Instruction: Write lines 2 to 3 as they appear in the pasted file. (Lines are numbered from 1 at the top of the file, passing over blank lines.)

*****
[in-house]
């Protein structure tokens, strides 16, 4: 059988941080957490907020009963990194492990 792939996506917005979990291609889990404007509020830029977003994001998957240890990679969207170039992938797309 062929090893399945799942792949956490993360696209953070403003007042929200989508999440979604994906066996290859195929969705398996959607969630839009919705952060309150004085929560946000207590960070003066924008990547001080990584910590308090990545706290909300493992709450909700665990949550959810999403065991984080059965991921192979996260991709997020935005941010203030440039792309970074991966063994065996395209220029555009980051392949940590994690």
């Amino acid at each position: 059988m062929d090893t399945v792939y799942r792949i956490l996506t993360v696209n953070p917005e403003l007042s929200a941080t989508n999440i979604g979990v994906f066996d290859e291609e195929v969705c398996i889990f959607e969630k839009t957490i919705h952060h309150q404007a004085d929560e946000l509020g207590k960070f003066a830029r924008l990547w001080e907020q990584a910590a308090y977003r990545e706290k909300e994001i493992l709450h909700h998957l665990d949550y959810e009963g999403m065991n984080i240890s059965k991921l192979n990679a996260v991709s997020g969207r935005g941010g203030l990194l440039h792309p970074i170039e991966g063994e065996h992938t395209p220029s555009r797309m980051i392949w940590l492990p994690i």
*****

């Protein structure tokens, strides 16, 4: 059988941080957490907020009963990194492990 792939996506917005979990291609889990404007509020830029977003994001998957240890990679969207170039992938797309 062929090893399945799942792949956490993360696209953070403003007042929200989508999440979604994906066996290859195929969705398996959607969630839009919705952060309150004085929560946000207590960070003066924008990547001080990584910590308090990545706290909300493992709450909700665990949550959810999403065991984080059965991921192979996260991709997020935005941010203030440039792309970074991966063994065996395209220029555009980051392949940590994690």
């Amino acid at each position: 059988m062929d090893t399945v792939y799942r792949i956490l996506t993360v696209n953070p917005e403003l007042s929200a941080t989508n999440i979604g979990v994906f066996d290859e291609e195929v969705c398996i889990f959607e969630k839009t957490i919705h952060h309150q404007a004085d929560e946000l509020g207590k960070f003066a830029r924008l990547w001080e907020q990584a910590a308090y977003r990545e706290k909300e994001i493992l709450h909700h998957l665990d949550y959810e009963g999403m065991n984080i240890s059965k991921l192979n990679a996260v991709s997020g969207r935005g941010g203030l990194l440039h792309p970074i170039e991966g063994e065996h992938t395209p220029s555009r797309m980051i392949w940590l492990p994690i």